Refined Relationships between Chemical Composition of Dioctahedral Fine-Grained Micaceous Minerals and Their Infrared Spectra within the OH Stretching Region. Part II: The Main Factors Affecting OH Vibrations and Quantitative Analysis

G. Besson1 and V. A. Drits2
1 CRMD-CNRS-Université, B.P. 6759, 45067 Orleans Cedex 2, France
2 Geological Institute of the Russian Academy of Sciences, Pyzhevsky Street 7, 109017 Moscow, Russia

Abstract: A new model for the interpretation of dioctahedral mica infrared (IR) spectra in the OH stretching vibration region is proposed. It is based on the analysis of the main factors responsible for the observed sequence of the OH frequencies. In terms of this model, the simple analytical dependence between the OH frequencies and the mass and valency of cations bonded to OH groups has been found. The specific character of the interaction between octahedral Al and OH groups in the mica structures is assumed.

Integrated optical densities of the OH bands determined by the decomposition of the studied mica IR spectra are used for the quantitative analysis, that is, for the determination of a number of each type of octahedral cations per unit cell of the sample under study. A good agreement between the octahedral cation contents of 2:1 layers found from the IR spectra decomposition and the chemical analysis has shown that this technique may be used to study the local order-disorder of isomorphous cation distribution in mica structures.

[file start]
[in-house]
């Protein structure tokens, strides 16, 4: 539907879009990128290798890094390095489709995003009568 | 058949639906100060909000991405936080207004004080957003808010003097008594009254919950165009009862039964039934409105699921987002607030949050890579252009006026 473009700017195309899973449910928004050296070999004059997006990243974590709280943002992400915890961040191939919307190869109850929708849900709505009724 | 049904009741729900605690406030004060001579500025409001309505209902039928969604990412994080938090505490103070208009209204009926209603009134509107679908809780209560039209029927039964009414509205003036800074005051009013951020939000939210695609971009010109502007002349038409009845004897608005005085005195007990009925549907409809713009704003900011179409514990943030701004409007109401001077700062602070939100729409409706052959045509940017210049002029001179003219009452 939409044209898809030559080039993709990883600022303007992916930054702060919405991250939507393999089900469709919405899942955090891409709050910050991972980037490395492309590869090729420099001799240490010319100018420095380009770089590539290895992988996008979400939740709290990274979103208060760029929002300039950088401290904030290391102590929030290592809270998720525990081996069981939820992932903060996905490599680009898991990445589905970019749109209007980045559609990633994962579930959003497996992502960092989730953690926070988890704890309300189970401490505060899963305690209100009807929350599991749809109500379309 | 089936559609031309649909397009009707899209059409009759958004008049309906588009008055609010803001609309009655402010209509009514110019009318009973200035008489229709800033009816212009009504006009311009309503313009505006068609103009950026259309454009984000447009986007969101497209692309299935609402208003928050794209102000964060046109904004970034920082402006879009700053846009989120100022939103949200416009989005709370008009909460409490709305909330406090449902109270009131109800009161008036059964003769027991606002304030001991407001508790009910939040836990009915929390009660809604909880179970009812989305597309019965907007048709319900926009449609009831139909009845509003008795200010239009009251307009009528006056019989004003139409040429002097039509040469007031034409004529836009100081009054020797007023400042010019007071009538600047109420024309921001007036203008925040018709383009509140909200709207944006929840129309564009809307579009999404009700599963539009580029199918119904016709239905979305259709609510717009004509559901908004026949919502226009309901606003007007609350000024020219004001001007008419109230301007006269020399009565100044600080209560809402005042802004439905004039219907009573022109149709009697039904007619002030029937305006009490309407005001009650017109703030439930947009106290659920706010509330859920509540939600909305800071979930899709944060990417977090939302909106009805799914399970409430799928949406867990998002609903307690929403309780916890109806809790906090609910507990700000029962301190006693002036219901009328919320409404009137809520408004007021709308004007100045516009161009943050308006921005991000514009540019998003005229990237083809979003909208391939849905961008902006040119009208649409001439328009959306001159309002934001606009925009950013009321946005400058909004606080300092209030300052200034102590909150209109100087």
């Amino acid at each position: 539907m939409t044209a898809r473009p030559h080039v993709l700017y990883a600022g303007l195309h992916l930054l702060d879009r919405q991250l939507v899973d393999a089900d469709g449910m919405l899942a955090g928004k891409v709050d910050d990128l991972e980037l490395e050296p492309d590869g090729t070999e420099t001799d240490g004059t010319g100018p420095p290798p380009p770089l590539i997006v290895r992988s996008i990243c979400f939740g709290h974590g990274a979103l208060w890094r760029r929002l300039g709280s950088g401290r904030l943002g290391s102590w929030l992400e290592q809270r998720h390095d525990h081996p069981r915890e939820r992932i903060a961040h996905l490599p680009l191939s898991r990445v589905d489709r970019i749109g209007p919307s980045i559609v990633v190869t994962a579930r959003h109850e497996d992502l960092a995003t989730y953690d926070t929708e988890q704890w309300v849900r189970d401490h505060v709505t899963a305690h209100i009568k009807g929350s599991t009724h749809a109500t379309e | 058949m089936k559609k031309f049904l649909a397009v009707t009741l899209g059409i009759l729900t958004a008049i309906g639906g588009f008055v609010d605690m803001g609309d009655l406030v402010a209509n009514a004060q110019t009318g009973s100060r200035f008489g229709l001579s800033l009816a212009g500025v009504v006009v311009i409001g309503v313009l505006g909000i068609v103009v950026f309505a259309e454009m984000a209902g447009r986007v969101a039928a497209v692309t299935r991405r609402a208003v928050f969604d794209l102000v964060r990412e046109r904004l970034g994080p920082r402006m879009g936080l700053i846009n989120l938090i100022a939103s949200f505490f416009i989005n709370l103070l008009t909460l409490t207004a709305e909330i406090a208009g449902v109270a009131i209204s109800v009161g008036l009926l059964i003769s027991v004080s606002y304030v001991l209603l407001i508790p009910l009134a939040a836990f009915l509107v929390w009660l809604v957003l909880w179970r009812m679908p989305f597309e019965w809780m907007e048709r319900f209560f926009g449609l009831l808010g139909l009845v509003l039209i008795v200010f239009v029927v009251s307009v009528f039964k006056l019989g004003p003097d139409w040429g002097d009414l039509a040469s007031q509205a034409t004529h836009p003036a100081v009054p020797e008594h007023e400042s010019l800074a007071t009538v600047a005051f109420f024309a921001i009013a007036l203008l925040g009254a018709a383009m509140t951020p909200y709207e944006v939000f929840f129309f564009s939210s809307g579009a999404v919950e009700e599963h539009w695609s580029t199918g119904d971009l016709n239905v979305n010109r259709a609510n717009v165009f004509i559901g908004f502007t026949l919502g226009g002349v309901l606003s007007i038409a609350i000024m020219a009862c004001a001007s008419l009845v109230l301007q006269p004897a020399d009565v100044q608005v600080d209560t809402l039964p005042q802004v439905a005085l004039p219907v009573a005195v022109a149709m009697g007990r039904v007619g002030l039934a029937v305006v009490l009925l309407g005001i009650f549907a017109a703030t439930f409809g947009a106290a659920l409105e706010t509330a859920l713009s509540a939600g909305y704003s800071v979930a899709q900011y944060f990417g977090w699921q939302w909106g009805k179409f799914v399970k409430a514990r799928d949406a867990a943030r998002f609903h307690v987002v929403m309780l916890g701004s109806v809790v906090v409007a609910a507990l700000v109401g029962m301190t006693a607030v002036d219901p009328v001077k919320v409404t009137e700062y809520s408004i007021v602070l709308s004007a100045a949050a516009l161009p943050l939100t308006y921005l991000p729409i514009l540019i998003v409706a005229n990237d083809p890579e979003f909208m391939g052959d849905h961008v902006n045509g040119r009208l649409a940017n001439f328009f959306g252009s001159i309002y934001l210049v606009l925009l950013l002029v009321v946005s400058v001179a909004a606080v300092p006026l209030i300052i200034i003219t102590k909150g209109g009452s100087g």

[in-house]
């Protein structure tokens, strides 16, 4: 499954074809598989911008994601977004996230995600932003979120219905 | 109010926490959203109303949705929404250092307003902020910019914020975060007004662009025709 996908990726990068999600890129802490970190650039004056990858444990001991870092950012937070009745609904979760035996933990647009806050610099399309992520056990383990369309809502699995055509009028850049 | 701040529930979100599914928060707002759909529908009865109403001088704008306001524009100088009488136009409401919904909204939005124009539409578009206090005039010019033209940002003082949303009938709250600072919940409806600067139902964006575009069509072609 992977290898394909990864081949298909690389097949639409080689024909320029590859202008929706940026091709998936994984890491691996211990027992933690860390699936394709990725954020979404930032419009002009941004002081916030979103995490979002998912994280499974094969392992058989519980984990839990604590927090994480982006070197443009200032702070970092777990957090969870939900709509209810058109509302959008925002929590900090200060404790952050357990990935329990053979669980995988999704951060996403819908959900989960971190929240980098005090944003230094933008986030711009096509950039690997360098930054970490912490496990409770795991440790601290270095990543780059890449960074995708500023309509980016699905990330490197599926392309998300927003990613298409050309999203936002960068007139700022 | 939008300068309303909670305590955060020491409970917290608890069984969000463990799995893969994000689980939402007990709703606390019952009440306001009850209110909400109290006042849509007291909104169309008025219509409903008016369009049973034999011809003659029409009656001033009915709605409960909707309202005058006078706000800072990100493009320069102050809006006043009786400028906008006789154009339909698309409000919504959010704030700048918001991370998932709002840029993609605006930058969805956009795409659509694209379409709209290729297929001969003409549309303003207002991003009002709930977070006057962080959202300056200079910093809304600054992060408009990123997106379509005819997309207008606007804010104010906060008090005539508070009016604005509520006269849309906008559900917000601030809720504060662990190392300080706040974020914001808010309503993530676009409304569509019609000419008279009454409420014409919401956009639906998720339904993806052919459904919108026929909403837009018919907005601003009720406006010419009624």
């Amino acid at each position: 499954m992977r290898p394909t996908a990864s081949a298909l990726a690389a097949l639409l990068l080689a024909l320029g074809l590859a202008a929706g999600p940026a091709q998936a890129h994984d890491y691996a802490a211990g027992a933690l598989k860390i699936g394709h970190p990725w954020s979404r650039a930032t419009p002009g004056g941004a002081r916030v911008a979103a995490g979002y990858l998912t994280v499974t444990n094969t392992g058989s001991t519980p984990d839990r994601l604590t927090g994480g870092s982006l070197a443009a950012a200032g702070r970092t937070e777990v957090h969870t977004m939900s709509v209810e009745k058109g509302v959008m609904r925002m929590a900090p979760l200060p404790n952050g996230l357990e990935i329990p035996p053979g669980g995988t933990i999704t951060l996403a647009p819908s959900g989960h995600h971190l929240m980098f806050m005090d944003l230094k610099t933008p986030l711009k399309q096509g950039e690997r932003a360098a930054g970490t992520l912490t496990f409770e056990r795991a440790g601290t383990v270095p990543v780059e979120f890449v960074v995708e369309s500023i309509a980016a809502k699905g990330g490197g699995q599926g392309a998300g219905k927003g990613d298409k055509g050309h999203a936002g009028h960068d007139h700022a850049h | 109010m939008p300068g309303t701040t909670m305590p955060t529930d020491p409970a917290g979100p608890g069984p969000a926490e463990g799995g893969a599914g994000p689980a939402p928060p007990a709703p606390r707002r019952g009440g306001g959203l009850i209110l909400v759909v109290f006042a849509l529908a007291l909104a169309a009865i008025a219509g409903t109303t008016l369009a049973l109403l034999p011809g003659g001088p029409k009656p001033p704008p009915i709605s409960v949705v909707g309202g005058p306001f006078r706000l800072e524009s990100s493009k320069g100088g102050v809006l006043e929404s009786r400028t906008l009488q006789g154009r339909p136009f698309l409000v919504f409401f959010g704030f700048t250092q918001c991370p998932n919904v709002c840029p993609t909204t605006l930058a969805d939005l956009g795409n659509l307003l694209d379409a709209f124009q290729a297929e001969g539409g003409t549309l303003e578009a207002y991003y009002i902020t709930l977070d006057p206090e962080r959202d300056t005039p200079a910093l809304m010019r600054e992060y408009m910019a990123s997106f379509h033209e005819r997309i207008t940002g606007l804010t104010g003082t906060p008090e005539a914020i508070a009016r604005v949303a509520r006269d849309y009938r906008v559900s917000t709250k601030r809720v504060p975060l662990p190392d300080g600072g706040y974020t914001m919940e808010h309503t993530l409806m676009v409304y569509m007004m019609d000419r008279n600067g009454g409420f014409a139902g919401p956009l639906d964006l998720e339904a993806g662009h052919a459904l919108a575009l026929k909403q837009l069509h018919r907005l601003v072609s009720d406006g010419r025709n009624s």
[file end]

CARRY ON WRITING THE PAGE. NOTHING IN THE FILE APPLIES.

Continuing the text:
The essential result obtained by the quantitative analysis of the mica IR spectra is the determination of Fe3+ cations in the tetrahedral sites of some samples. This means that the conventional presentation of structural formulae for Al-Fe3+-containing 2:1 layer silicates is unacceptable without consideration of tetrahedral Fe3+ by spectroscopic techniques and by the quantitative analysis of the IR spectra, in particular.

Key Words: Cation Mass • Cation Valency • IR Spectra • OH Stretching Frequencies • Quantitative Analysis

Clays and Clay Minerals; April 1997 v. 45; no. 2; p. 170-183; DOI: 10.1346/CCMN.1997.0450205
© 1997, The Clay Minerals Society
Clay Minerals Society (www.clays.org)